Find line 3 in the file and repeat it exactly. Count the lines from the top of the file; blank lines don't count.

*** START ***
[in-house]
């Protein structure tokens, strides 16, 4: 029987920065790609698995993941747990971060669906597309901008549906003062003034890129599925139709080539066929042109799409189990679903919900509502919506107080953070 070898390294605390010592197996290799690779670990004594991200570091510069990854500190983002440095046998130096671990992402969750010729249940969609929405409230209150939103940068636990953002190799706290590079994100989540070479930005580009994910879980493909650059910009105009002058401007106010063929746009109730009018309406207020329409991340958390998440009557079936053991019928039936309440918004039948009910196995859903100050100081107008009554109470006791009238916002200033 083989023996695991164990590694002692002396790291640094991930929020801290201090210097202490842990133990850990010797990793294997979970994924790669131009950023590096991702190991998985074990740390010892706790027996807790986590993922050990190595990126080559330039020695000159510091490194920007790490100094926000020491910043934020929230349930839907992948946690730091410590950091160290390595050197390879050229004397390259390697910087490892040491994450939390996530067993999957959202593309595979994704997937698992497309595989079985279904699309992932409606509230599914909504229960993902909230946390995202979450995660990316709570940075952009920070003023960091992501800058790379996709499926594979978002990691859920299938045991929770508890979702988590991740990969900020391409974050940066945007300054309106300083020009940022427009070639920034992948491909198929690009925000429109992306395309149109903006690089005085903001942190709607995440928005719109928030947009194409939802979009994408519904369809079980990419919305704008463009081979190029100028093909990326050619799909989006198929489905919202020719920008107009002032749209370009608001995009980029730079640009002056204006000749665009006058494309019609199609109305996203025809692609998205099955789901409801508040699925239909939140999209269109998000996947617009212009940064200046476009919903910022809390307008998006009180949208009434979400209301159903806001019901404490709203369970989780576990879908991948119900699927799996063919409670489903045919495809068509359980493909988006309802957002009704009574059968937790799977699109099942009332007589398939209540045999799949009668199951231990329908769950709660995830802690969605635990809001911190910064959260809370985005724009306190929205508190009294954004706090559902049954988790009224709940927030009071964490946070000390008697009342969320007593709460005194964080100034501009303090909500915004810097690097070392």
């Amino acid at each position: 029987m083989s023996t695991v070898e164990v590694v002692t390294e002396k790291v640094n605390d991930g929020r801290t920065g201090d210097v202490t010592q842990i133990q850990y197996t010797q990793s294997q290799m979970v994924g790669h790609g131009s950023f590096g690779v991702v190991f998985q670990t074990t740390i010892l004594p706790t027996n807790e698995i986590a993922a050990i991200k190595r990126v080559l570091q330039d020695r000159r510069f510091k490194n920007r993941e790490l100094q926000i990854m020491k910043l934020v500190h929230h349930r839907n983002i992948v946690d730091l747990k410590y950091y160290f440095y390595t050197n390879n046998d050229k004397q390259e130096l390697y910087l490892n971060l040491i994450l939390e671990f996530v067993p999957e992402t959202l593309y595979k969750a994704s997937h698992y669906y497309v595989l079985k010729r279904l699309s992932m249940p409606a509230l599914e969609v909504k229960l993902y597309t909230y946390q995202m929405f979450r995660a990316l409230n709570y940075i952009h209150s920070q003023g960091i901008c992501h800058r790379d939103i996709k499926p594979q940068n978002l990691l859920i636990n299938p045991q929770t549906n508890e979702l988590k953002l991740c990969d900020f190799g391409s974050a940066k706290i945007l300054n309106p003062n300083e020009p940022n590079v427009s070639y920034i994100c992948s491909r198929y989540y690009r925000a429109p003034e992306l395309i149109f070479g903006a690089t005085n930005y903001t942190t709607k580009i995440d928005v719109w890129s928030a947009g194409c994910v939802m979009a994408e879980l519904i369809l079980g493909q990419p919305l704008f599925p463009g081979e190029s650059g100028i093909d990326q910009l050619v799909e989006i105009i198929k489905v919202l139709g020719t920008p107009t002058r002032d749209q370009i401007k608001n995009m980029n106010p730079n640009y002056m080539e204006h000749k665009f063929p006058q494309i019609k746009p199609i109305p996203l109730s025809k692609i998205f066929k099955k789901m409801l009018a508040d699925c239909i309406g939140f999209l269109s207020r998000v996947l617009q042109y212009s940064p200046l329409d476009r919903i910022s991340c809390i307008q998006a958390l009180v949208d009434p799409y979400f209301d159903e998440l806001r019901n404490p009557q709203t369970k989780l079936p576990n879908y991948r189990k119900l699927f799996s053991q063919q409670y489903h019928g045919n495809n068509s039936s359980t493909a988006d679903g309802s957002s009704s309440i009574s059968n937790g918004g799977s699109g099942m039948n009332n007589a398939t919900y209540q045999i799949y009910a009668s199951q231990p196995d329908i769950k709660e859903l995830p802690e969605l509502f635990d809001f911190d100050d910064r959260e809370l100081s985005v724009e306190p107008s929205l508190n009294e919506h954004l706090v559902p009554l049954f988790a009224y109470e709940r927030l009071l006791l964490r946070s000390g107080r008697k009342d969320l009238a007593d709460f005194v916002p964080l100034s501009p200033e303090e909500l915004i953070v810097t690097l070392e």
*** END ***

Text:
């Amino acid at each position: 029987m083989s023996t695991v070898e164990v590694v002692t390294e002396k790291v640094n605390d991930g929020r801290t920065g201090d210097v202490t010592q842990i133990q850990y197996t010797q990793s294997q290799m979970v994924g790669h790609g131009s950023f590096g690779v991702v190991f998985q670990t074990t740390i010892l004594p706790t027996n807790e698995i986590a993922a050990i991200k190595r990126v080559l570091q330039d020695r000159r510069f510091k490194n920007r993941e790490l100094q926000i990854m020491k910043l934020v500190h929230h349930r839907n983002i992948v946690d730091l747990k410590y950091y160290f440095y390595t050197n390879n046998d050229k004397q390259e130096l390697y910087l490892n971060l040491i994450l939390e671990f996530v067993p999957e992402t959202l593309y595979k969750a994704s997937h698992y669906y497309v595989l079985k010729r279904l699309s992932m249940p409606a509230l599914e969609v909504k229960l993902y597309t909230y946390q995202m929405f979450r995660a990316l409230n709570y940075i952009h209150s920070q003023g960091i901008c992501h800058r790379d939103i996709k499926p594979q940068n978002l990691l859920i636990n299938p045991q929770t549906n508890e979702l988590k953002l991740c990969d900020f190799g391409s974050a940066k706290i945007l300054n309106p003062n300083e020009p940022n590079v427009s070639y920034i994100c992948s491909r198929y989540y690009r925000a429109p003034e992306l395309i149109f070479g903006a690089t005085n930005y903001t942190t709607k580009i995440d928005v719109w890129s928030a947009g194409c994910v939802m979009a994408e879980l519904i369809l079980g493909q990419p919305l704008f599925p463009g081979e190029s650059g100028i093909d990326q910009l050619v799909e989006i105009i198929k489905v919202l139709g020719t920008p107009t002058r002032d749209q370009i401007k608001n995009m980029n106010p730079n640009y002056m080539e204006h000749k665009f063929p006058q494309i019609k746009p199609i109305p996203l109730s025809k692609i998205f066929k099955k789901m409801l009018a508040d699925c239909i309406g939140f999209l269109s207020r998000v996947l617009q042109y212009s940064p200046l329409d476009r919903i910022s991340c809390i307008q998006a958390l009180v949208d009434p799409y979400f209301d159903e998440l806001r019901n404490p009557q709203t369970k989780l079936p576990n879908y991948r189990k119900l699927f799996s053991q063919q409670y489903h019928g045919n495809n068509s039936s359980t493909a988006d679903g309802s957002s009704s309440i009574s059968n937790g918004g799977s699109g099942m039948n009332n007589a398939t919900y209540q045999i799949y009910a009668s199951q231990p196995d329908i769950k709660e859903l995830p802690e969605l509502f635990d809001f911190d100050d910064r959260e809370l100081s985005v724009e306190p107008s929205l508190n009294e919506h954004l706090v559902p009554l049954f988790a009224y109470e709940r927030l009071l006791l964490r946070s000390g107080r008697k009342d969320l009238a007593d709460f005194v916002p964080l100034s501009p200033e303090e909500l915004i953070v810097t690097l070392e």